Warts and You.
There are a lot of misconceptions about what a wart is, how it is transferred, and how it can be successfully remedied or treated. First of all let us talk about what is a wart.
Any skin surface of the body is susceptible to forming the cauliflower-like appearance which are essentially small, benign tumors on the skin. Warts are most often transmitted from person-to-person contact. If you touch a wart on someone else it is possible that you can grow a wart as well. If contact is made with broken skin, it increases the likelihood substantially. They are also passable via inanimate objects such as bath towels and other objects that might have come in contact with the wart and allow for it to be passed.
Types of Warts
You have several different types of warts.
The common wart is the one you would most often find on your hands and fingers.
You then have plantar warts or foot warts which can be found on the soles of the feet, normally under the surface of the skin. Depending on where they are located, these can have a debilitating impact on a person's ability to walk.
Flat warts are flat on their surface and often grouped in large numbers. They can be found on the legs, of adult females mostly, or the faces of small children.
Genitial warts are one of the most common sexually-transmitted diseases (STD) out there, and treated differently, for the most part, than the other classifications of warts.
Some warts will eventually go away on their own, although doctors do not seem to know why this happens. It may take months or years, but some warts simply disappear one day never to be seen again. Others require treatment to deal with them and make go away. Even if a wart is not causing you physical pain or discomfort, it is a good idea to look at treating them. Just having the warts can allow them to spread and infect other parts of your body as well as infect other people.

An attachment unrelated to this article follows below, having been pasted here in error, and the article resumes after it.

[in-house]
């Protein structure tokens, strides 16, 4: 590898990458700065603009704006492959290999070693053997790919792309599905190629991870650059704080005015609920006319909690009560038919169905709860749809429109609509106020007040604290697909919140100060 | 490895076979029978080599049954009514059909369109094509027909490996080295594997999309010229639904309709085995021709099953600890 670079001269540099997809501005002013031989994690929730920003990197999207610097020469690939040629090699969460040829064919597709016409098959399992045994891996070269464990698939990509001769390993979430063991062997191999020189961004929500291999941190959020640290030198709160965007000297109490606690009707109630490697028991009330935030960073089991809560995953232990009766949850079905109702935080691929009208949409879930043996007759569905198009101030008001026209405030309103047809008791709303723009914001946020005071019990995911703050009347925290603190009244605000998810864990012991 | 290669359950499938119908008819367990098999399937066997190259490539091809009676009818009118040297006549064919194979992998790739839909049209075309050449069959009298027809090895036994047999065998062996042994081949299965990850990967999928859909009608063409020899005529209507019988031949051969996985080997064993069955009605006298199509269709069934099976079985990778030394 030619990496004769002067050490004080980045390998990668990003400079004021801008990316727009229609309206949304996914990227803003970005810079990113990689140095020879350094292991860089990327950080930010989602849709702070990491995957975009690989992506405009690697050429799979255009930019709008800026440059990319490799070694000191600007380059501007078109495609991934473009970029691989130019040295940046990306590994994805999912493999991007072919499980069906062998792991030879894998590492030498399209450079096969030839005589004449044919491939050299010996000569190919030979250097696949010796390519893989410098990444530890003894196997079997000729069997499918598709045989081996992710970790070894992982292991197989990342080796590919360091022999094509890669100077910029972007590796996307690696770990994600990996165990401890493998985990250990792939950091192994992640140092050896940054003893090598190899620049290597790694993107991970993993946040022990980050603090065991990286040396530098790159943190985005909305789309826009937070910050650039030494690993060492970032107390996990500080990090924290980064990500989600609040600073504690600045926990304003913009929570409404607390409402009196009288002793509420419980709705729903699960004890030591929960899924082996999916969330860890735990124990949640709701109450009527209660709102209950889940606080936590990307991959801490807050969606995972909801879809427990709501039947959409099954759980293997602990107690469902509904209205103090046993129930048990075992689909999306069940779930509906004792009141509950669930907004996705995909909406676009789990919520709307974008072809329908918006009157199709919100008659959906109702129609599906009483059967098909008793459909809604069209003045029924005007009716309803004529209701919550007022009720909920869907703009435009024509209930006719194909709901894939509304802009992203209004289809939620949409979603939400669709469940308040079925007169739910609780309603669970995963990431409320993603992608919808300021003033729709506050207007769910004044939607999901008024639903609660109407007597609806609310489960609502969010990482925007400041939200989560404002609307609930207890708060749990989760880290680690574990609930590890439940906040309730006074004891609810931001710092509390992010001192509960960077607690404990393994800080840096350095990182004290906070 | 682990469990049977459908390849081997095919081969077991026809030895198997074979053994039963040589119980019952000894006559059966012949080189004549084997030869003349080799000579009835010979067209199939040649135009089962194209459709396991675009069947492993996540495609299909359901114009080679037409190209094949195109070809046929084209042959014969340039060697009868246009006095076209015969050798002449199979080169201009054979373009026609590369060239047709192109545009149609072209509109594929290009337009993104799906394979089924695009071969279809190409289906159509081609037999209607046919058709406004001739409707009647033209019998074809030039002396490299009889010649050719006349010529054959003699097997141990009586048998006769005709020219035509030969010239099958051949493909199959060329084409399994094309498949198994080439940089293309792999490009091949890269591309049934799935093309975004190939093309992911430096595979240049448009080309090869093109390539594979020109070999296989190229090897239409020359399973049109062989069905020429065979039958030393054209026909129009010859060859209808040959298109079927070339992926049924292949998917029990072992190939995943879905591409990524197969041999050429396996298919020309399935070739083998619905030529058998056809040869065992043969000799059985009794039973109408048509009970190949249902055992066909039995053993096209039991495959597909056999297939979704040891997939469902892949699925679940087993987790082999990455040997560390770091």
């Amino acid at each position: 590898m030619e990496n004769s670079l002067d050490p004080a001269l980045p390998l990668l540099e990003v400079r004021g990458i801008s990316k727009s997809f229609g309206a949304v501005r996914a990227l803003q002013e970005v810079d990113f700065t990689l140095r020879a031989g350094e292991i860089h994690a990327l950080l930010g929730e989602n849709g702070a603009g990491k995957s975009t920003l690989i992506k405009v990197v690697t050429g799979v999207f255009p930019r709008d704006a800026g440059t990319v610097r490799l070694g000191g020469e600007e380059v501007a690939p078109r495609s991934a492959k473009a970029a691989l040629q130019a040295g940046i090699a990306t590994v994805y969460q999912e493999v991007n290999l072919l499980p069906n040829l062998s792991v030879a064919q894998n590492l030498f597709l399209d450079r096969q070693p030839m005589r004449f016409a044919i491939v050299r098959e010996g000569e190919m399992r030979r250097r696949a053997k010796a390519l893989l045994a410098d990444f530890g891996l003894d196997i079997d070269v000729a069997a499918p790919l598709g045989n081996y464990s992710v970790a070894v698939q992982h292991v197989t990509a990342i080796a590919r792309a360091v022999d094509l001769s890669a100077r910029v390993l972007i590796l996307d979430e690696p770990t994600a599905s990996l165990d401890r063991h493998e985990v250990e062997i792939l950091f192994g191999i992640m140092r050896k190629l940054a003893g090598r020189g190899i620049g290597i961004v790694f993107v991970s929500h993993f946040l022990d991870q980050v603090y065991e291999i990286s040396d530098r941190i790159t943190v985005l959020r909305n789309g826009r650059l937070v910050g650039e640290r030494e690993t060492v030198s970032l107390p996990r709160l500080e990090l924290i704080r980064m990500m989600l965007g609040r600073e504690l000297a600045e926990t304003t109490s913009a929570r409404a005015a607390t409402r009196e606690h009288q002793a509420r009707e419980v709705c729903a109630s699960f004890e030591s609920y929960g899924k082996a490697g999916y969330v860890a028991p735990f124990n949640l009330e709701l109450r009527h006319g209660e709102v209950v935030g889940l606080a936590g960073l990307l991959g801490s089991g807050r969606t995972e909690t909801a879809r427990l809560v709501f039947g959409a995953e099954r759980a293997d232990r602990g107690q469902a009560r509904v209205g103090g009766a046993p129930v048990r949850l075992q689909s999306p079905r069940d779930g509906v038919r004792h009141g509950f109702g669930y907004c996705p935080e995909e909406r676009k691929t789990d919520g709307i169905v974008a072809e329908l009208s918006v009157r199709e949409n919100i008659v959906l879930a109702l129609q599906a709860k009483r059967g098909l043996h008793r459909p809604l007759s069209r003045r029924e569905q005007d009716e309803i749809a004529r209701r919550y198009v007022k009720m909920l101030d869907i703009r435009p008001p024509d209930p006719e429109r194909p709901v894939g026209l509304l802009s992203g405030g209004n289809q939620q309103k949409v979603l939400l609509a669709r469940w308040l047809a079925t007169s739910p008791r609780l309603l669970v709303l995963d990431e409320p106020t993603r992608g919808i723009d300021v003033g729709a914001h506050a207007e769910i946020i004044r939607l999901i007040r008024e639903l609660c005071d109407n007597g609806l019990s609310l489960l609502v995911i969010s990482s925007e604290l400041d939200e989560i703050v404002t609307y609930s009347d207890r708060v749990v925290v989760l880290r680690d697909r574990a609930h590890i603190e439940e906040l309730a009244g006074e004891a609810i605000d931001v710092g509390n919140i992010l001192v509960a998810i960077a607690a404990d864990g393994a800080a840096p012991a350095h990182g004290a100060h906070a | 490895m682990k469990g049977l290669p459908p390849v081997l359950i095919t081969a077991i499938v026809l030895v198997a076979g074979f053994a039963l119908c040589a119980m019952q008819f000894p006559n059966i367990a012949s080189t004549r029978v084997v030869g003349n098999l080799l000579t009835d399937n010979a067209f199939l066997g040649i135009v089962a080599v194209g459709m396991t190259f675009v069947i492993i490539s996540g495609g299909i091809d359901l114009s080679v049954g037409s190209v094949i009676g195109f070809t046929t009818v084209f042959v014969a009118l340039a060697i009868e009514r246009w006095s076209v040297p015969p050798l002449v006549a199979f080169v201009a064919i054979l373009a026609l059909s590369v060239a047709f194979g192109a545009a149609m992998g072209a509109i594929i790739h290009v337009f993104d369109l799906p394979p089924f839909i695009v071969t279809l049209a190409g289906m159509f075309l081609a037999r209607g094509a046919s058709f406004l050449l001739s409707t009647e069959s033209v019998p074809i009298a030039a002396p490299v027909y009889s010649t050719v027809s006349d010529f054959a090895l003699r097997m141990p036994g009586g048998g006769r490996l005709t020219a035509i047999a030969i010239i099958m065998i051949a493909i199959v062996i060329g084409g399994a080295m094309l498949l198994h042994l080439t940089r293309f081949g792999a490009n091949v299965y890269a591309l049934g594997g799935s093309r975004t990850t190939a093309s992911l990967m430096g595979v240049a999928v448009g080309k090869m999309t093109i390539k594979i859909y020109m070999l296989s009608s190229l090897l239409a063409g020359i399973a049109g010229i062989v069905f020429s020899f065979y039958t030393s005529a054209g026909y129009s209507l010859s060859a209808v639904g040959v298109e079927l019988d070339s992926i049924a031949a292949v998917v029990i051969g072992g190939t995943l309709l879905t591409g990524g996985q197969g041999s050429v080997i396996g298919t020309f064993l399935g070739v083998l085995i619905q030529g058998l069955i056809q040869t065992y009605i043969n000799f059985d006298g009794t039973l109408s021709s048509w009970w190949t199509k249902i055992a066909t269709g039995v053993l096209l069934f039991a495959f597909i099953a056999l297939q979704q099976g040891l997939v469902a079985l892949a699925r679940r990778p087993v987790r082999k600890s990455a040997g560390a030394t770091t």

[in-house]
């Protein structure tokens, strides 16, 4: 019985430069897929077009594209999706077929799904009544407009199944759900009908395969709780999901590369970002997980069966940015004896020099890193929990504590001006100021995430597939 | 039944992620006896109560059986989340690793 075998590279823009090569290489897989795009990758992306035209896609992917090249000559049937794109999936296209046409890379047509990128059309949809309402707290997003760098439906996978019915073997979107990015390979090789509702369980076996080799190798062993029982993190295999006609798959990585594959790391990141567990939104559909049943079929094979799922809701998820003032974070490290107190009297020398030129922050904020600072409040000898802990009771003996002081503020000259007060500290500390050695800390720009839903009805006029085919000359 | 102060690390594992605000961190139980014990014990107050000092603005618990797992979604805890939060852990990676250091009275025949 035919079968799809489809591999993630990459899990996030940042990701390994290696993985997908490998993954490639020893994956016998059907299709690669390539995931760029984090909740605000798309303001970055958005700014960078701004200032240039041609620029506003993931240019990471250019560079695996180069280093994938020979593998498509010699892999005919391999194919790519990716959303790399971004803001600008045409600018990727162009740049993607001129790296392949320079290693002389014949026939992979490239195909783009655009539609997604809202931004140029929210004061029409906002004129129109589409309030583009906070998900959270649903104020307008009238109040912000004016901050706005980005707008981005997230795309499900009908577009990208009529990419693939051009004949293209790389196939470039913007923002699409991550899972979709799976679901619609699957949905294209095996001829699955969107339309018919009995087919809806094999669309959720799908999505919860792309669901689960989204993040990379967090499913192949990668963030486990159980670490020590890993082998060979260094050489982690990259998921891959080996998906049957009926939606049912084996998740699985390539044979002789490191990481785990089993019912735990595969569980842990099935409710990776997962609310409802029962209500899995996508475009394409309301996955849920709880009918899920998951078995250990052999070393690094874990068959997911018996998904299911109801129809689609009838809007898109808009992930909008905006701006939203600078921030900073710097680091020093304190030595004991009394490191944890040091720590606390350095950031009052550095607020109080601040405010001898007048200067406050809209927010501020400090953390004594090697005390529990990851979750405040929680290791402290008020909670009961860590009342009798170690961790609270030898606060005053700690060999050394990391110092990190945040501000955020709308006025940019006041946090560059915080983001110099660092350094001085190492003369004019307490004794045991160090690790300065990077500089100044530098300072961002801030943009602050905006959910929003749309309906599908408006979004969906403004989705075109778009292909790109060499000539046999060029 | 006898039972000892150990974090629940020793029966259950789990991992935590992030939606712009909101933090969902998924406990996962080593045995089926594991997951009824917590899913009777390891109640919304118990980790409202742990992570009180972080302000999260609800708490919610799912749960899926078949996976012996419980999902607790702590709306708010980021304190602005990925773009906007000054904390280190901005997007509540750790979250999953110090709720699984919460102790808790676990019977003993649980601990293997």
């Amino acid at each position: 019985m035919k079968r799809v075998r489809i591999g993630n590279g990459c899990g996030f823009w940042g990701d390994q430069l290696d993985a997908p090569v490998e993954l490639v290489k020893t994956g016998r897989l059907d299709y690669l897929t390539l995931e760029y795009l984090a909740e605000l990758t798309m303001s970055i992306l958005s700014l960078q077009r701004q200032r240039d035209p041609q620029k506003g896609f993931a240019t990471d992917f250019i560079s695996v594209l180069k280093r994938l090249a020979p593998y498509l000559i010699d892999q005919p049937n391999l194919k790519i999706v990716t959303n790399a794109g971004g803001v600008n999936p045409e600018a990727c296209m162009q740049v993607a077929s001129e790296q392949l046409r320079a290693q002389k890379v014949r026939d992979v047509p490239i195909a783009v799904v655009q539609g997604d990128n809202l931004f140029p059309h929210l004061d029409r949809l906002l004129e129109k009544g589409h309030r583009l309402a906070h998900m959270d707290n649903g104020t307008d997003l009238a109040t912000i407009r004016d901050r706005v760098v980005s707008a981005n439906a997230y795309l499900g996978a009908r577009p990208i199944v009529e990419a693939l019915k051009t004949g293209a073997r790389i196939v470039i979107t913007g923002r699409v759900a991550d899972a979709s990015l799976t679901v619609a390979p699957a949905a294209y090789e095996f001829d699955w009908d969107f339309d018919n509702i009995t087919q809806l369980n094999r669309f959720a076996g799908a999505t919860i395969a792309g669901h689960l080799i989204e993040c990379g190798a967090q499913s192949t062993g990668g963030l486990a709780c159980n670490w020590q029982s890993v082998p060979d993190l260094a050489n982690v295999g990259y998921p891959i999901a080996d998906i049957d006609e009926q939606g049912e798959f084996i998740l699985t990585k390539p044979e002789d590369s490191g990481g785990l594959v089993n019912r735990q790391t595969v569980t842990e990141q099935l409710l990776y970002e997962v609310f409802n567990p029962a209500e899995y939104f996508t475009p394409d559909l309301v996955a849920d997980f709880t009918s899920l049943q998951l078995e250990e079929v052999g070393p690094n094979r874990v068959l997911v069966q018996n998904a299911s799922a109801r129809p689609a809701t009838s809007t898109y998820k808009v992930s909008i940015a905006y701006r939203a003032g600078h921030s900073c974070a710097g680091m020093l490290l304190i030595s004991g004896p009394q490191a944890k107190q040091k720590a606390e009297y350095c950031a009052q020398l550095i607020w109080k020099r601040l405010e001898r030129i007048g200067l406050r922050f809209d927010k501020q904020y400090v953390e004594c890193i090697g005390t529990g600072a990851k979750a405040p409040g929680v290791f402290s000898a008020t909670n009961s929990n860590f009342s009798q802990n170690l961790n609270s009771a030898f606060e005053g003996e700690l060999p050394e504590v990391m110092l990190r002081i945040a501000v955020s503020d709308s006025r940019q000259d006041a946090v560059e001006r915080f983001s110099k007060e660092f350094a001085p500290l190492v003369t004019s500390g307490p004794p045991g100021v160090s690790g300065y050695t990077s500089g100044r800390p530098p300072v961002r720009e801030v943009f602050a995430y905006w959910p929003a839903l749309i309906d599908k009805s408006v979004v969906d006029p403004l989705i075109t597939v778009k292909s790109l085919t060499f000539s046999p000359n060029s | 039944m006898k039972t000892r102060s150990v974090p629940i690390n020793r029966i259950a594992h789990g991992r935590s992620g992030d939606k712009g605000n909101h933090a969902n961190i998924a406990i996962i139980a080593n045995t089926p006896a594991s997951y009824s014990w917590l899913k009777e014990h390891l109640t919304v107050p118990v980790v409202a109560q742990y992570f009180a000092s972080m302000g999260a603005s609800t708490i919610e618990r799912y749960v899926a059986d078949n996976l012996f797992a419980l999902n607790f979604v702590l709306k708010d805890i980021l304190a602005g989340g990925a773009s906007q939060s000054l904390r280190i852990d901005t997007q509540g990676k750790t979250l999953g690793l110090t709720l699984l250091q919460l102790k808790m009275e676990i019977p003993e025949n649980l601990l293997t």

Some of the ways common warts are dealt with.
Genital warts should not be treated with any of these methods. They could cause you serious harm and damage. Please reserve them to warts on your feet, hands, legs and other non-genital regions. If you want to treat genital warts, your best bet is to consult with your doctor.
Probably the most common solution in treating warts is to use salicylic acid.
This is available in most grocery stores and drug stores and is the active ingredient in products such as Compound-W and others. It requires a daily application that eventually eats through the wart. My experience differs a bit from the common directions though, and that is I found it more effective to just apply the salicylic acid, and try to leave it on without disturbing it, until you go to apply it the next day. Many products recommend you try to remove the dead skin, before reapplying. I found that extended the time for the warts to disappear.
Another suggested method is to use duct tape.
Supposedly you can cover the wart in duct tape which causes a reaction with your body that attacks the wart. My personal experience is this method does nothing or very little in getting rid of warts.
As a last ditch effort or for a very large or painful wart, your family doctor has several tools of the trade to also use on warts. From chemical applications to using liquid nitrogen to freeze them off, they could be a consideration if nothing else is working for you.
Warts are very common and most people will experience them at some point in their lifetime. It is not something to be alarmed about, and they are usually treatable. So just take the necessary steps to try and take care of them and you should have no problems.
See our article on effective Home Remedies for Removing Warts
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